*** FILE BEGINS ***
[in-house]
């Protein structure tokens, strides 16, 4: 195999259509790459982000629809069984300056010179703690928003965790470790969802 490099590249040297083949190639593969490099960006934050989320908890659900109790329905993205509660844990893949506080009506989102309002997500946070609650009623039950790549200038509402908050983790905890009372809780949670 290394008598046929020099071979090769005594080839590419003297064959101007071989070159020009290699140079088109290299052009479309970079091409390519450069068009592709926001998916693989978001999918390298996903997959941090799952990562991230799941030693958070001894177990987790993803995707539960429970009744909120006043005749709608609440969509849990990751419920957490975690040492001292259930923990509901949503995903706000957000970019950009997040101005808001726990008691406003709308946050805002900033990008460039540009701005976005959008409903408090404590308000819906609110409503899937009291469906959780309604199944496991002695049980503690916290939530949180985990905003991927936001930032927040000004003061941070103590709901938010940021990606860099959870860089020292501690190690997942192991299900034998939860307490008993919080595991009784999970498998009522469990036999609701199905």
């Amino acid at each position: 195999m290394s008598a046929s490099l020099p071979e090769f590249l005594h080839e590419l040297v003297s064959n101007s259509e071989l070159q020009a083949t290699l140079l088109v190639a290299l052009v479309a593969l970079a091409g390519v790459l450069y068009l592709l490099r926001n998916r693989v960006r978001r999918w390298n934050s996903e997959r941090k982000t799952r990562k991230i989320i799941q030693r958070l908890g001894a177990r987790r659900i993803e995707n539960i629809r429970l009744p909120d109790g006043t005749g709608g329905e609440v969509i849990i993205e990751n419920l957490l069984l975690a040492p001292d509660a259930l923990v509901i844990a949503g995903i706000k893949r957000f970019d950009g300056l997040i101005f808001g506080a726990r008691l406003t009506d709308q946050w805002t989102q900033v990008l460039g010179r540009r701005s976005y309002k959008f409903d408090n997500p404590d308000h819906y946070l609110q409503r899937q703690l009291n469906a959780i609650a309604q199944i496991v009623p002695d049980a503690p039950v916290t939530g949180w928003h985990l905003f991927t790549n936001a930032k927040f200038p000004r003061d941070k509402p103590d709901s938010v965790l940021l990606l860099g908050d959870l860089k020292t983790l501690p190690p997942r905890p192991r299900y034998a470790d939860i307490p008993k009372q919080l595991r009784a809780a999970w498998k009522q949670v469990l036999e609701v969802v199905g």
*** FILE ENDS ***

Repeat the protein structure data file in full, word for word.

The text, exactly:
[in-house]
């Protein structure tokens, strides 16, 4: 195999259509790459982000629809069984300056010179703690928003965790470790969802 490099590249040297083949190639593969490099960006934050989320908890659900109790329905993205509660844990893949506080009506989102309002997500946070609650009623039950790549200038509402908050983790905890009372809780949670 290394008598046929020099071979090769005594080839590419003297064959101007071989070159020009290699140079088109290299052009479309970079091409390519450069068009592709926001998916693989978001999918390298996903997959941090799952990562991230799941030693958070001894177990987790993803995707539960429970009744909120006043005749709608609440969509849990990751419920957490975690040492001292259930923990509901949503995903706000957000970019950009997040101005808001726990008691406003709308946050805002900033990008460039540009701005976005959008409903408090404590308000819906609110409503899937009291469906959780309604199944496991002695049980503690916290939530949180985990905003991927936001930032927040000004003061941070103590709901938010940021990606860099959870860089020292501690190690997942192991299900034998939860307490008993919080595991009784999970498998009522469990036999609701199905």
């Amino acid at each position: 195999m290394s008598a046929s490099l020099p071979e090769f590249l005594h080839e590419l040297v003297s064959n101007s259509e071989l070159q020009a083949t290699l140079l088109v190639a290299l052009v479309a593969l970079a091409g390519v790459l450069y068009l592709l490099r926001n998916r693989v960006r978001r999918w390298n934050s996903e997959r941090k982000t799952r990562k991230i989320i799941q030693r958070l908890g001894a177990r987790r659900i993803e995707n539960i629809r429970l009744p909120d109790g006043t005749g709608g329905e609440v969509i849990i993205e990751n419920l957490l069984l975690a040492p001292d509660a259930l923990v509901i844990a949503g995903i706000k893949r957000f970019d950009g300056l997040i101005f808001g506080a726990r008691l406003t009506d709308q946050w805002t989102q900033v990008l460039g010179r540009r701005s976005y309002k959008f409903d408090n997500p404590d308000h819906y946070l609110q409503r899937q703690l009291n469906a959780i609650a309604q199944i496991v009623p002695d049980a503690p039950v916290t939530g949180w928003h985990l905003f991927t790549n936001a930032k927040f200038p000004r003061d941070k509402p103590d709901s938010v965790l940021l990606l860099g908050d959870l860089k020292t983790l501690p190690p997942r905890p192991r299900y034998a470790d939860i307490p008993k009372q919080l595991r009784a809780a999970w498998k009522q949670v469990l036999e609701v969802v199905g």